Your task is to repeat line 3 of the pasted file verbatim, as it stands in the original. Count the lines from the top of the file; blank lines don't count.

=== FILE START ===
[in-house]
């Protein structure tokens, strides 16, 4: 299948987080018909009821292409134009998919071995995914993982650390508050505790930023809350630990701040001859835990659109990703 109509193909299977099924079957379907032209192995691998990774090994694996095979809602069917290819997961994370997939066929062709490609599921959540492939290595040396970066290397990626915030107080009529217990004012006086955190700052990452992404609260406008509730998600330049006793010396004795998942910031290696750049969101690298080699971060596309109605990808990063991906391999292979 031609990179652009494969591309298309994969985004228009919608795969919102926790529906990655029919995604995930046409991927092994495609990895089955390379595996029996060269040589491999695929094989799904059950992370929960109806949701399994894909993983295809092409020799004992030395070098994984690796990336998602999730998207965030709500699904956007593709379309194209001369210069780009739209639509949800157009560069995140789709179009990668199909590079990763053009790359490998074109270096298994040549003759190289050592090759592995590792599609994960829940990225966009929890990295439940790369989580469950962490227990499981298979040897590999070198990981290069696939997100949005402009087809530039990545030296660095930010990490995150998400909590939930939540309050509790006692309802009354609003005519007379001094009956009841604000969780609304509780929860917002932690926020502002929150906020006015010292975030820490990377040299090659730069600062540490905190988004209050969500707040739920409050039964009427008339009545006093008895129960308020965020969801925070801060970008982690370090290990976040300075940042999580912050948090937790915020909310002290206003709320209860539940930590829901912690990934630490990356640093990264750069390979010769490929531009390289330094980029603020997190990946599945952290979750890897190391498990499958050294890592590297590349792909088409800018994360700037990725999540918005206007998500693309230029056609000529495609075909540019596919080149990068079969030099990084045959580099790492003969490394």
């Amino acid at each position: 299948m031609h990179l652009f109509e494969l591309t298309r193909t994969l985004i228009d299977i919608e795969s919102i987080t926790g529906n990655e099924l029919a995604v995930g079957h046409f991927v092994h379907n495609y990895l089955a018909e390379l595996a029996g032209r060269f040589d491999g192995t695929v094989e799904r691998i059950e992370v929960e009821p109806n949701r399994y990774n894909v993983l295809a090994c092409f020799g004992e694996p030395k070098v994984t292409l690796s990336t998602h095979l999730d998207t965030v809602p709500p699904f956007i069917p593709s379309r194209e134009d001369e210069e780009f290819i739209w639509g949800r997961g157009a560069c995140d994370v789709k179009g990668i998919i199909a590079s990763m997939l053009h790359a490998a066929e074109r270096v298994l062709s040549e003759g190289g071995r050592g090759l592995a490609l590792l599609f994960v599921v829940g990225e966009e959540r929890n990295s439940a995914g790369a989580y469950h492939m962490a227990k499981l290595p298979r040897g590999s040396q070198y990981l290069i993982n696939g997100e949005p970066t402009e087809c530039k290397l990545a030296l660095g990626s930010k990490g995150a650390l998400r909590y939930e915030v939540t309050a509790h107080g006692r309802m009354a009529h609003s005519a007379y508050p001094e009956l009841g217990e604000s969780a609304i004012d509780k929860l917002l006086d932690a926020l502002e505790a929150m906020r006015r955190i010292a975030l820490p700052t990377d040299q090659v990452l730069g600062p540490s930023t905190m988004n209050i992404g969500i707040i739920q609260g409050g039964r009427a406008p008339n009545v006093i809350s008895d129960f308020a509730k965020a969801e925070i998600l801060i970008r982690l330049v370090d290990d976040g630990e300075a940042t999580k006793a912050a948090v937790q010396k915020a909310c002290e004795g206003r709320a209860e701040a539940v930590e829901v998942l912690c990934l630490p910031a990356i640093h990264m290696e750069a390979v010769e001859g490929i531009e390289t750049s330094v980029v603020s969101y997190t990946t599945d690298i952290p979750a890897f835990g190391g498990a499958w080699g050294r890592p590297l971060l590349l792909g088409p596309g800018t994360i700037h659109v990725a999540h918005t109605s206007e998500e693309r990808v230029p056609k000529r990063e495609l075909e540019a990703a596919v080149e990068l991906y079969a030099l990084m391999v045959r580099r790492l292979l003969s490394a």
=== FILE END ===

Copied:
């Amino acid at each position: 299948m031609h990179l652009f109509e494969l591309t298309r193909t994969l985004i228009d299977i919608e795969s919102i987080t926790g529906n990655e099924l029919a995604v995930g079957h046409f991927v092994h379907n495609y990895l089955a018909e390379l595996a029996g032209r060269f040589d491999g192995t695929v094989e799904r691998i059950e992370v929960e009821p109806n949701r399994y990774n894909v993983l295809a090994c092409f020799g004992e694996p030395k070098v994984t292409l690796s990336t998602h095979l999730d998207t965030v809602p709500p699904f956007i069917p593709s379309r194209e134009d001369e210069e780009f290819i739209w639509g949800r997961g157009a560069c995140d994370v789709k179009g990668i998919i199909a590079s990763m997939l053009h790359a490998a066929e074109r270096v298994l062709s040549e003759g190289g071995r050592g090759l592995a490609l590792l599609f994960v599921v829940g990225e966009e959540r929890n990295s439940a995914g790369a989580y469950h492939m962490a227990k499981l290595p298979r040897g590999s040396q070198y990981l290069i993982n696939g997100e949005p970066t402009e087809c530039k290397l990545a030296l660095g990626s930010k990490g995150a650390l998400r909590y939930e915030v939540t309050a509790h107080g006692r309802m009354a009529h609003s005519a007379y508050p001094e009956l009841g217990e604000s969780a609304i004012d509780k929860l917002l006086d932690a926020l502002e505790a929150m906020r006015r955190i010292a975030l820490p700052t990377d040299q090659v990452l730069g600062p540490s930023t905190m988004n209050i992404g969500i707040i739920q609260g409050g039964r009427a406008p008339n009545v006093i809350s008895d129960f308020a509730k965020a969801e925070i998600l801060i970008r982690l330049v370090d290990d976040g630990e300075a940042t999580k006793a912050a948090v937790q010396k915020a909310c002290e004795g206003r709320a209860e701040a539940v930590e829901v998942l912690c990934l630490p910031a990356i640093h990264m290696e750069a390979v010769e001859g490929i531009e390289t750049s330094v980029v603020s969101y997190t990946t599945d690298i952290p979750a890897f835990g190391g498990a499958w080699g050294r890592p590297l971060l590349l792909g088409p596309g800018t994360i700037h659109v990725a999540h918005t109605s206007e998500e693309r990808v230029p056609k000529r990063e495609l075909e540019a990703a596919v080149e990068l991906y079969a030099l990084m391999v045959r580099r790492l292979l003969s490394a």